• It is conceivable and can even be preferable to place both the second fluid chamber 2 along with at least one first fluid chamber 1 underneath the patient's minor pectoralis muscle 40 or to place the first fluid chamber 1 between the patient's major and minor pectoralis muscles. In this case the first fluid chamber 1 would still be considered to form part of the breast implant 10 and the second fluid chamber 2 would still be considered implanted remote from the breast implant 10, when due to their substantially different surface-to-volume ratios the second fluid chamber 2 merely functions as a reservoir not substantially contributing to the overall shape of the patient's breast 50 and the first fluid chamber 1 mainly contributes to the shape variations of the patient's breast 50. Alternatively, when both the first and second fluid chambers 1, 2 have substantially the same surface-to-volume ratio, then also volume changes in the second fluid chamber 2 substantially contribute to the changes in the shape of the patient's breast 50 and, therefore, must be considered to form part of the breast implant.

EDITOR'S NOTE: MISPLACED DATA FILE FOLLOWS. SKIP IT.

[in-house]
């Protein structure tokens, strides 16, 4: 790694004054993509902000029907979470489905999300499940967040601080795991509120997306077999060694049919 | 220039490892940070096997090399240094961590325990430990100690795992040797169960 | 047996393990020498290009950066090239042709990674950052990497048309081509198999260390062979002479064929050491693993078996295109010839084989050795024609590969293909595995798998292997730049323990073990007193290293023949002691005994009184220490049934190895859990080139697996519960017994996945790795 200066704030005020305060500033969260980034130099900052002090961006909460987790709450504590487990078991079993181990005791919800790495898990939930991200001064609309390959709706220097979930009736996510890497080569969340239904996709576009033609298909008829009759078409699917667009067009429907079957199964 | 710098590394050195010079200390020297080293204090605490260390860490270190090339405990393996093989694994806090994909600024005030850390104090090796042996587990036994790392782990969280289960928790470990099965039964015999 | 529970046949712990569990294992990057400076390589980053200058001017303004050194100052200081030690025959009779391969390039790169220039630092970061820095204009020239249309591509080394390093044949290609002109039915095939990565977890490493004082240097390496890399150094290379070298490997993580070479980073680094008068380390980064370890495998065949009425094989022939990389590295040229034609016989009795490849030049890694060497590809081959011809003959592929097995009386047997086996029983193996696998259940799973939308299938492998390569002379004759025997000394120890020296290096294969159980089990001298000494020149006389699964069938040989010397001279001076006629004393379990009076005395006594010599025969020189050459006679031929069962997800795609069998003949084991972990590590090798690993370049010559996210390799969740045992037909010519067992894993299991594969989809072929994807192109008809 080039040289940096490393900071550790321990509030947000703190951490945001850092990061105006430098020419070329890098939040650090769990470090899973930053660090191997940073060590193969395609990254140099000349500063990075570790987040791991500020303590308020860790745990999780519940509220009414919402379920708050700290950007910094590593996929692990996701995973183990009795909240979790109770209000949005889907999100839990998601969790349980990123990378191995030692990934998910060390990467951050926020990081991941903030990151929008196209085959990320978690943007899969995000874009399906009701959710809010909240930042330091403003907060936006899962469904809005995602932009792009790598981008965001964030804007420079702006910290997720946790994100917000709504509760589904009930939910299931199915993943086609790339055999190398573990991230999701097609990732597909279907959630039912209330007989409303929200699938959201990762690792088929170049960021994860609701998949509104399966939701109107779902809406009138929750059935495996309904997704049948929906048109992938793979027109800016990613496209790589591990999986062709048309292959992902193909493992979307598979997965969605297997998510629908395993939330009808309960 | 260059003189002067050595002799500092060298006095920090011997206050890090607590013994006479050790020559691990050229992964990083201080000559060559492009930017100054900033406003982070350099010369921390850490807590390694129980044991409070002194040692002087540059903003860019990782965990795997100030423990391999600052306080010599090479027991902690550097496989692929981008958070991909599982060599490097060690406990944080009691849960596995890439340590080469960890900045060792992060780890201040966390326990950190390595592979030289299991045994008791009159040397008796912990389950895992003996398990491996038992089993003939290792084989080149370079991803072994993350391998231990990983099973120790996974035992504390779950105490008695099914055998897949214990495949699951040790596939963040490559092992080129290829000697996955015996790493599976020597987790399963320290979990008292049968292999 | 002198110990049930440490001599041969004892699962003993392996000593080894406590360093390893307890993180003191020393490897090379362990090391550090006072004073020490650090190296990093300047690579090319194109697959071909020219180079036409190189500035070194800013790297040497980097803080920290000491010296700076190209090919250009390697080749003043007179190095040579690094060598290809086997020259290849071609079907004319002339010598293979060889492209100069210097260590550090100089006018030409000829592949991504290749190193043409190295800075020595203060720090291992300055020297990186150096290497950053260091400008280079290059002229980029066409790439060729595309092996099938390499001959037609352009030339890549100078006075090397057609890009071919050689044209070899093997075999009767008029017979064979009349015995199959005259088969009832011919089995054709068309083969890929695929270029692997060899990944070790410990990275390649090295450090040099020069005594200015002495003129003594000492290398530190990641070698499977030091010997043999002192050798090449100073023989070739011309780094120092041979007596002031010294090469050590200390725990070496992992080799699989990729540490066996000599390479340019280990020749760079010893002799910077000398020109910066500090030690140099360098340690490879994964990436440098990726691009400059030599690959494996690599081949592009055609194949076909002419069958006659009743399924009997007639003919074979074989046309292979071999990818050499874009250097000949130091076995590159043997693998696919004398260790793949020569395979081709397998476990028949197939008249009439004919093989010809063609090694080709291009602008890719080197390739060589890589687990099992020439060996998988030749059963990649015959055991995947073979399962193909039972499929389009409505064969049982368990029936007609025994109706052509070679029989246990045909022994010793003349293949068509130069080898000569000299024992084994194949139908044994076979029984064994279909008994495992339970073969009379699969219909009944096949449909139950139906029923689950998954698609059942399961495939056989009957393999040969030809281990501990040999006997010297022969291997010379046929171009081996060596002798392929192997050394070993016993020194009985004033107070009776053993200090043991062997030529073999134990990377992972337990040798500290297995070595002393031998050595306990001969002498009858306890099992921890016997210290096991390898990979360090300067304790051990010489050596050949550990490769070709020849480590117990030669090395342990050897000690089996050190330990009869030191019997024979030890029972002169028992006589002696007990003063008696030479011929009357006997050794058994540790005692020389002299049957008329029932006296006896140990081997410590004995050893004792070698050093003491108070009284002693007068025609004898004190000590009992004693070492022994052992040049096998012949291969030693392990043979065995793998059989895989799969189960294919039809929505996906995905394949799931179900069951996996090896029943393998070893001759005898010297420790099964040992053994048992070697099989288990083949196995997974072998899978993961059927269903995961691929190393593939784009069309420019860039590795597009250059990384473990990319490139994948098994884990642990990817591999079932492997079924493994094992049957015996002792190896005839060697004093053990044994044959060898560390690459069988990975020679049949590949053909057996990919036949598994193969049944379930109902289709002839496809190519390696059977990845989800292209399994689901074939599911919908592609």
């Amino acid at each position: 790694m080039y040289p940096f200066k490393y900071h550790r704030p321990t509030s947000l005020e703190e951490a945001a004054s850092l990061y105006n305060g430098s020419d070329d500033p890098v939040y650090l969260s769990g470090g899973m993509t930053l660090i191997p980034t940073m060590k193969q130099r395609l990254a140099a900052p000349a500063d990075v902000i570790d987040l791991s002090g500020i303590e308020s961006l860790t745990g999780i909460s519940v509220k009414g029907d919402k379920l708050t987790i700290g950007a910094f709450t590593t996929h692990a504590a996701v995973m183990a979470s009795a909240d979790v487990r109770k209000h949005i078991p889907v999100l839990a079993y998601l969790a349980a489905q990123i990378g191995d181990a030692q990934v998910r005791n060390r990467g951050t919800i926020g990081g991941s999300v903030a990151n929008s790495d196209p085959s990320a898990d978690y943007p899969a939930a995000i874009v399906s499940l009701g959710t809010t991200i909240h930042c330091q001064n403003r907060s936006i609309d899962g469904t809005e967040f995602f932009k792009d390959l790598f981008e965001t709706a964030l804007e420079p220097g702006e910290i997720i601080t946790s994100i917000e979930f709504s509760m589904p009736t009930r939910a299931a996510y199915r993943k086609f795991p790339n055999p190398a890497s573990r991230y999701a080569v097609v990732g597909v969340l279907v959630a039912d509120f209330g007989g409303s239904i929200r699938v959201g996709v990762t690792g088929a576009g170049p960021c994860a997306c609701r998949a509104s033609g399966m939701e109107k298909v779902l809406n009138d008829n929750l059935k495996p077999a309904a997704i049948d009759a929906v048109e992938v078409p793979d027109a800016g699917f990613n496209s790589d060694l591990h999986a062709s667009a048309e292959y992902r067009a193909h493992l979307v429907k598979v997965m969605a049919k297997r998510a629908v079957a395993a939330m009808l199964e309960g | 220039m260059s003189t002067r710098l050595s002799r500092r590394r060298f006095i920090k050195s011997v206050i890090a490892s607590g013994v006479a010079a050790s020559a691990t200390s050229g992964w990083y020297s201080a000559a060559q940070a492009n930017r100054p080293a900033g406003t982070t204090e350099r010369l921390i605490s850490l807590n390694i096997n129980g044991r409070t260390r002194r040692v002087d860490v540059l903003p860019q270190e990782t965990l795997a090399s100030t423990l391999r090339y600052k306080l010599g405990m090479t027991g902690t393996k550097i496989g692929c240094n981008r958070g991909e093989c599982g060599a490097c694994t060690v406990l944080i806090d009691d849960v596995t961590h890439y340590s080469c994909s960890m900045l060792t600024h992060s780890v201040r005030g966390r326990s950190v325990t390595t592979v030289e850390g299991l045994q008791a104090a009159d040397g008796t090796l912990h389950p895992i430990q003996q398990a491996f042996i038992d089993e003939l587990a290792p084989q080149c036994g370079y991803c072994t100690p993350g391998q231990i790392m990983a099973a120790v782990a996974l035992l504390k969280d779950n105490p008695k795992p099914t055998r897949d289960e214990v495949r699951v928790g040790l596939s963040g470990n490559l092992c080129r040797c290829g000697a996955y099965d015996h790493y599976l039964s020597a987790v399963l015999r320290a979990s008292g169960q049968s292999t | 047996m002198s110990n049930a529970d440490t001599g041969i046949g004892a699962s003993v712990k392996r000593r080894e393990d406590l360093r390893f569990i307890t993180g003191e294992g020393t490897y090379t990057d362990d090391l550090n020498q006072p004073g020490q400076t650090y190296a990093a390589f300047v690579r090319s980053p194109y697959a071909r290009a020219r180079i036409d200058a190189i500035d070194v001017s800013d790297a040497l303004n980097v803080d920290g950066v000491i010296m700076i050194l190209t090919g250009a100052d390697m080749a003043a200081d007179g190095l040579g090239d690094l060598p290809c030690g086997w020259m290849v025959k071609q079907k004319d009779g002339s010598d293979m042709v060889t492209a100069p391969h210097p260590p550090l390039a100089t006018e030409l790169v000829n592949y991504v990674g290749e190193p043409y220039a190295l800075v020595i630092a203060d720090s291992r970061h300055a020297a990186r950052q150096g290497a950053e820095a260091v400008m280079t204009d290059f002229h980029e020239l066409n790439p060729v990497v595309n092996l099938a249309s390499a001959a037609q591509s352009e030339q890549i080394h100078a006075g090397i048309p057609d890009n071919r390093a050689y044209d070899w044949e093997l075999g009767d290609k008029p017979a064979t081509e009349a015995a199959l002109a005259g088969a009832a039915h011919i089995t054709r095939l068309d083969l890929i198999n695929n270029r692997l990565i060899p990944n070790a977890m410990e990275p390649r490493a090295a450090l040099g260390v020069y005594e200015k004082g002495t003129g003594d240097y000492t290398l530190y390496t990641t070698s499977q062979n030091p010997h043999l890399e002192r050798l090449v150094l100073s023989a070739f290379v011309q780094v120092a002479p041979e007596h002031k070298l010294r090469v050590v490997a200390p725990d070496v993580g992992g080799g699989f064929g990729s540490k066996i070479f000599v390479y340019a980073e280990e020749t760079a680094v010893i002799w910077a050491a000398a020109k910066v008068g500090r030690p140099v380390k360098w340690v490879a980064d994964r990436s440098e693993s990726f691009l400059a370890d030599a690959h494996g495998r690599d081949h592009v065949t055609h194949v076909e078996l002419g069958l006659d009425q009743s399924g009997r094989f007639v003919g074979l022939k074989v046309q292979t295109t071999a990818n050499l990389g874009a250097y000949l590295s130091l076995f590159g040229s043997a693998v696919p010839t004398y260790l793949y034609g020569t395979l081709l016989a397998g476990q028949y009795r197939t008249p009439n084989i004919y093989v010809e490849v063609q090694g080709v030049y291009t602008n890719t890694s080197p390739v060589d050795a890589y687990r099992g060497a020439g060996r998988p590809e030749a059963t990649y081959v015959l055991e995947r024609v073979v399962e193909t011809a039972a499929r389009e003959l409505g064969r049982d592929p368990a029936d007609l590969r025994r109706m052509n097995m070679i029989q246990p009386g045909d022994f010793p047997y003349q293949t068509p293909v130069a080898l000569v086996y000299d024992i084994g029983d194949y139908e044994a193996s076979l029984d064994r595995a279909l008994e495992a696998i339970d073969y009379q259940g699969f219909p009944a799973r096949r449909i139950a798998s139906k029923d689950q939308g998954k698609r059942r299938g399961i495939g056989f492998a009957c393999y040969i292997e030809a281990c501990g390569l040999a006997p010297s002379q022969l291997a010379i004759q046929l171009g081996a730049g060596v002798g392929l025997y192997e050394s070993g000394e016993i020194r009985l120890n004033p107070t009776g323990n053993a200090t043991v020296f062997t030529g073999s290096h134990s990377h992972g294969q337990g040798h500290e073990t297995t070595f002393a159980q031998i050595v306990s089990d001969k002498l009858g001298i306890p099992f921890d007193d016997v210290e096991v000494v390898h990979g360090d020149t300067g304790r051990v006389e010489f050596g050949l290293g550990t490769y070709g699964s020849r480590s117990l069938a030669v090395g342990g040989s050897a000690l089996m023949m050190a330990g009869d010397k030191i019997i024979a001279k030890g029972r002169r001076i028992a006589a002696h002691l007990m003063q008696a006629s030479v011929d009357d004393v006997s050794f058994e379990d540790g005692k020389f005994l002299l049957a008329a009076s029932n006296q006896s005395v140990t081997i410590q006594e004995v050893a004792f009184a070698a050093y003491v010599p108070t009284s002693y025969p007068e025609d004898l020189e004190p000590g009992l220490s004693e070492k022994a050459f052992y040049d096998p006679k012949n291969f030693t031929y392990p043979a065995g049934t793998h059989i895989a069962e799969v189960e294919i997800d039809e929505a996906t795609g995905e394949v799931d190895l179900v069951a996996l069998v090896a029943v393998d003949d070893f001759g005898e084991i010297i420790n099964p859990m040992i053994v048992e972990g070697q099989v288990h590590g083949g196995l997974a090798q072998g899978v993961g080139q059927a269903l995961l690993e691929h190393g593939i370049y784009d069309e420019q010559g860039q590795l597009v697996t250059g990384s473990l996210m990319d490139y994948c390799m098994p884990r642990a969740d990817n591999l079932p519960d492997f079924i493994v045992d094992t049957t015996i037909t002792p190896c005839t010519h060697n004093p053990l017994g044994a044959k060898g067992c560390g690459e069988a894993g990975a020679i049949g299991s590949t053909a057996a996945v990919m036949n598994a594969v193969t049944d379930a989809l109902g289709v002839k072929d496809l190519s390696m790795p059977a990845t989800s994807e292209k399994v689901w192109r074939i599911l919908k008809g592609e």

• FIGS. 13A and 13B show, in context with a thirteenth embodiment of a breast implant system, a different manner of how the second fluid chamber or chambers can be implanted remote from the breast implant under the pectoralis muscle. This embodiment differs from the one described in relation to FIGS. 12A and 12B in that the second fluid chamber 2 (or fluid chambers) is implanted between the patient's minor pectoralis muscle 40 and major pectoralis muscle 41. Also in this thirteenth embodiment, the second fluid chamber 2 is wide and flat as compared to the first fluid chamber 1, i.e. it has a substantially larger surface-to-volume ratio than the first fluid chamber 1, so that a substantial subjective volume change of the patient's breast 50 can be achieved by pumping fluid between the first and second fluid chambers 1, 2. The arrangement of the second fluid chamber 2 between the major and minor pectoralis muscles can be more convenient for the patient.